Interior designers swear by this hack when designing a room — I use it too

Green bedroom with wallpanelling on the back wall
(Image credit: Shutterstock)

While some people have a good eye for color and instinctively know which colors work well together, it’s not so easy for others. Even when you put a lot of thought and preparation into choosing a color palette of paints, fabrics, furnishings and accessories for an interior room scheme, it doesn’t always come together as you’d hoped. 

I haven’t always gotten it right, but through experience and a few mismatched interiors, I now rely on the color wheel to guarantee a balanced scheme. But the color wheel isn’t just for domestic DIYers. It’s a firm favorite with interior designers, artists and architects who use it in their day-to-day practice. 

A colour wheel can save you from a color-clash disaster and give you the confidence to be bold with color rather than choosing a neutral scheme. So, move over beige and become a color lover.

What is a color wheel?

Diagram of the color wheel

(Image credit: Shutterstock)

The color wheel is a diagram that shows the relationship between colors. It’s based on 12 color segments and is split between primary, secondary and tertiary colors, across a warm and cool spectrum.

The color breakdown

Blue bedroom depicting the 60-30-10 color rule

(Image credit: Barratt London)

I was hopeless at mixing color when I was in school. My art teacher’s eyebrows shot up in despair whenever I entered the classroom. I never understood which colors to mix to make other colors. So, in case your color knowledge is as fundamental as mine, here’s a breakdown of how the colors in the color wheel work.

Primary colors
There are three primary colors: red, yellow, and blue. These are pure colors and can not be made from any other, while all other colors are made from them.

Secondary colors
When primary colors are mixed, they form secondary colors — green, orange and purple.

Tertiary colors
Tertiary colors are created when a primary color is mixed with a secondary color. These tertiary colors include red-orange, yellow-orange, yellow-green, blue-green, blue-violet, and red-violet. In simple terms, think magenta, turquoise and lime.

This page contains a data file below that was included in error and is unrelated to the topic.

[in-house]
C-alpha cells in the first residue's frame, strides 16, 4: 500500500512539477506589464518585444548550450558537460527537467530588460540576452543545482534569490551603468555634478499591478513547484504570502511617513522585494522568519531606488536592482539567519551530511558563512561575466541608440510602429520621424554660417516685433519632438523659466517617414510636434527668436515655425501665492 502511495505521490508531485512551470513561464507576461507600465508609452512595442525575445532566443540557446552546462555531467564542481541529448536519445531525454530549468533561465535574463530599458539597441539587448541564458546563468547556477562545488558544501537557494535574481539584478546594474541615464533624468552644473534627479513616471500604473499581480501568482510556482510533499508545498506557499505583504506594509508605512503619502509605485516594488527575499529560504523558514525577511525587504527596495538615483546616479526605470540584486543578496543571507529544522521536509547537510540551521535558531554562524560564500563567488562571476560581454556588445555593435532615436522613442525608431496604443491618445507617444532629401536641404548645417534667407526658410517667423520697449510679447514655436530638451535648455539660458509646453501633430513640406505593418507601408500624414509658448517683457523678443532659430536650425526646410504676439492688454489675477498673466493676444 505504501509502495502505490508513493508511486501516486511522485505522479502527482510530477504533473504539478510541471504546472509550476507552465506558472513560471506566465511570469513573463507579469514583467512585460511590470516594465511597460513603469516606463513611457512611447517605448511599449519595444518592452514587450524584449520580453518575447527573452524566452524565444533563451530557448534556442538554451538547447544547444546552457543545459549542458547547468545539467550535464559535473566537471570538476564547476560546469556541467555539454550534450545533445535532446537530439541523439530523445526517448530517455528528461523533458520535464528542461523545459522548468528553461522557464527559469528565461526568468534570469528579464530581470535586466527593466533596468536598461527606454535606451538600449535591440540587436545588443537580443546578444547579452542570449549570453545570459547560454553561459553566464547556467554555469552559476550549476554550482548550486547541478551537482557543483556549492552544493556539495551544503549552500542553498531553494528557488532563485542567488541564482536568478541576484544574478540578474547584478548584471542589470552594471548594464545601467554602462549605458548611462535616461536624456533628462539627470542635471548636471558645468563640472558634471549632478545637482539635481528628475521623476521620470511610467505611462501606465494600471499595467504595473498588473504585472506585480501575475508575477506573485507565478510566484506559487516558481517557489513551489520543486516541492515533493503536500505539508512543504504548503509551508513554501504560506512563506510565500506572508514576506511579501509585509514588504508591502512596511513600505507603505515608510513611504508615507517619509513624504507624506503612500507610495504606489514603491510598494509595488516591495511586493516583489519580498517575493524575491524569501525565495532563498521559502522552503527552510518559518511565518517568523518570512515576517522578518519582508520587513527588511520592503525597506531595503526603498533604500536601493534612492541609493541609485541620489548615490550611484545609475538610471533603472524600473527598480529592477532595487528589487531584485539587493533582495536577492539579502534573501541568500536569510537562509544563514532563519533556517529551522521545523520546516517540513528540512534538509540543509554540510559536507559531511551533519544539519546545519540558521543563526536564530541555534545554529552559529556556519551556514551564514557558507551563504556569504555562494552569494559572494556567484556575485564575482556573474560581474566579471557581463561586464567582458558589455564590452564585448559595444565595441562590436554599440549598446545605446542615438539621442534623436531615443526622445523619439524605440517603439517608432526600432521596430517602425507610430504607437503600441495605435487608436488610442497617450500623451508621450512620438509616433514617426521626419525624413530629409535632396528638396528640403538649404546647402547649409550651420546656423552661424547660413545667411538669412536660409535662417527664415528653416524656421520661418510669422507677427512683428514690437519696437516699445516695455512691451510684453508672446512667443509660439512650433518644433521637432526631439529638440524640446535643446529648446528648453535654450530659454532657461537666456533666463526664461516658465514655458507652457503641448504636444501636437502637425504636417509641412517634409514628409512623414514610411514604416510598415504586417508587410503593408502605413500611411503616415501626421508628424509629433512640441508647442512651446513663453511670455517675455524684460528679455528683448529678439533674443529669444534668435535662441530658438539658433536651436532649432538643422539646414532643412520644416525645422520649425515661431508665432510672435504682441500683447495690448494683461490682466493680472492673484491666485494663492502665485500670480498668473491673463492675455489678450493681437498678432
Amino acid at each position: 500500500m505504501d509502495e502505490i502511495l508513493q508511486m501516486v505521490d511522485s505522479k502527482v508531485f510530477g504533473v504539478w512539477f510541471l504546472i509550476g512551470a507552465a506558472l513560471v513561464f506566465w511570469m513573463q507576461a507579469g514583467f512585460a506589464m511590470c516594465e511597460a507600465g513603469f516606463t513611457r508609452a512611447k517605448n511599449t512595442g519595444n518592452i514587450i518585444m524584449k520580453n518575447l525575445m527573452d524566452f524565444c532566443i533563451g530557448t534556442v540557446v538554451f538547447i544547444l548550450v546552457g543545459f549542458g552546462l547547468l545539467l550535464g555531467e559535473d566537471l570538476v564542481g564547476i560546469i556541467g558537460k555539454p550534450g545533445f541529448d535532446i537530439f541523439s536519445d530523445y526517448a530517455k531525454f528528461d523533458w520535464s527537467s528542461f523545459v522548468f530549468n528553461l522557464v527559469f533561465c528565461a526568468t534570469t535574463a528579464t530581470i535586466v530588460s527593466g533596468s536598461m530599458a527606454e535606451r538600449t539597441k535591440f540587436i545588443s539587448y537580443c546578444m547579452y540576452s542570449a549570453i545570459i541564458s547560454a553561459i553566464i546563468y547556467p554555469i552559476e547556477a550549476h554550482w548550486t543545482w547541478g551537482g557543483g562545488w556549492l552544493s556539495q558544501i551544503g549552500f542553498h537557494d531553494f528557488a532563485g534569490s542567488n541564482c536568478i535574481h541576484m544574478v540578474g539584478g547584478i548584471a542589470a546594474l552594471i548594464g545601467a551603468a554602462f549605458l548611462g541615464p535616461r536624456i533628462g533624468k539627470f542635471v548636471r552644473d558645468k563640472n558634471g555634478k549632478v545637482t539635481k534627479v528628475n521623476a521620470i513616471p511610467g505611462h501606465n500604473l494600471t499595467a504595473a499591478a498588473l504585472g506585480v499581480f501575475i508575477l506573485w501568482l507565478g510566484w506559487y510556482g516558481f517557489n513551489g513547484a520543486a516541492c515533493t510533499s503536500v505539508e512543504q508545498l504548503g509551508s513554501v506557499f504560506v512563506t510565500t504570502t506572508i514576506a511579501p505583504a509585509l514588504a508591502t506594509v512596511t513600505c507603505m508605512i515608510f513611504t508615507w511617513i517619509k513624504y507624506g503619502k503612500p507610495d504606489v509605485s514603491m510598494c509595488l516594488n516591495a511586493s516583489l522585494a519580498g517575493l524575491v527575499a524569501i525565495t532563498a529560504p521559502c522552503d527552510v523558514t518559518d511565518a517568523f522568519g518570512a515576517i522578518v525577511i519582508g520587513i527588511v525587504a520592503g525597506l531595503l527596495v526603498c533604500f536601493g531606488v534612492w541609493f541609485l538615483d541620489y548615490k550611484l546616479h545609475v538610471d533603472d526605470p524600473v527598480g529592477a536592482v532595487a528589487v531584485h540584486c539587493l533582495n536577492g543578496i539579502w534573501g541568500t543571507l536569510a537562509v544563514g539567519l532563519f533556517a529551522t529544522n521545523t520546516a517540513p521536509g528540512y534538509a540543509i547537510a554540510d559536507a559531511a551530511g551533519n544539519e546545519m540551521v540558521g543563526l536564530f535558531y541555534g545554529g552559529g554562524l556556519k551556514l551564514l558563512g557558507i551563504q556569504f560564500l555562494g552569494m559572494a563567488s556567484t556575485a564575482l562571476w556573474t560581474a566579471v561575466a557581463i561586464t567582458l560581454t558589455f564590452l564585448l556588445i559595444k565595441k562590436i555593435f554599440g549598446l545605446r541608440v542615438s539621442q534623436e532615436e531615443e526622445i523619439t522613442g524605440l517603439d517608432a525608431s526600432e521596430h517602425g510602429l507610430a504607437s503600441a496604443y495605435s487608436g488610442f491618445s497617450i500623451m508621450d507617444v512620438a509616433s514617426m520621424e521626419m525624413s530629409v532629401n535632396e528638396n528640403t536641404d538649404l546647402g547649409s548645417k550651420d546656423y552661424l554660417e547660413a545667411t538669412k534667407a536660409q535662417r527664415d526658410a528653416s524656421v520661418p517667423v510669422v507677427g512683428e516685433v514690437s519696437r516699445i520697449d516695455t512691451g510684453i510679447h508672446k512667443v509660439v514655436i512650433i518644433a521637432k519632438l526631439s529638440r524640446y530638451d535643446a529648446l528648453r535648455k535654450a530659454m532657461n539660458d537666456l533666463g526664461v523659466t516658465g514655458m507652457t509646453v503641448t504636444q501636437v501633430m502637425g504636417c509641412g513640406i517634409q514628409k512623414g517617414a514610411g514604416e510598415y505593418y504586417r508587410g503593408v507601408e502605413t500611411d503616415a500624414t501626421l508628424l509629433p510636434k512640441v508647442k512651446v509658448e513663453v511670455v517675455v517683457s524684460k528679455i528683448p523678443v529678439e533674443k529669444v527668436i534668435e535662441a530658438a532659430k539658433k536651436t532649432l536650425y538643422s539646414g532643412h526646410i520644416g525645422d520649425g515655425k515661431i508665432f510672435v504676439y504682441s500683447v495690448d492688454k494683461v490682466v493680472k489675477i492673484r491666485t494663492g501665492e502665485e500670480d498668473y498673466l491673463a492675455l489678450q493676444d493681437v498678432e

Color theory terms: getting the language right 

You’ll often hear the terms ‘tone,’ ‘shade,’ and ‘hue’ mentioned in interior design. While they all may mean pretty much the same thing, there is a difference. And with a graphic designer as a husband, who understands a thing or two about color theory, I’m forever being told off for getting it wrong.

Hue — The hue refers to the pure pigment without the addition of a tint or shade and relates to primary and secondary colors.

Tone — This is when grey (equal parts black and white) is added to a color. It will reduce the color’s intensity and make it duller.

Shade — A shade is created when black is added to a color. Adding black to blue will create a darker shade of blue.

Tint — A tint is the opposite of a shade. So, instead of adding black to a color, white is added. If adding white to green, you’ll get a lighter tint of green.

Saturation — This refers to the intensity of the color. If the color has no added hues it is pure, but when other pigments are added it becomes less saturated.

Warm and cool colors
How can you tell if a color is warm or cool? It’s all related to the color temperature. Yellows, oranges and reds are warm, while blues, purples and greens are cool. Warm colors appear bright and bold and cool colors are calmer and more gentle.

Create a balanced color palette with a color wheel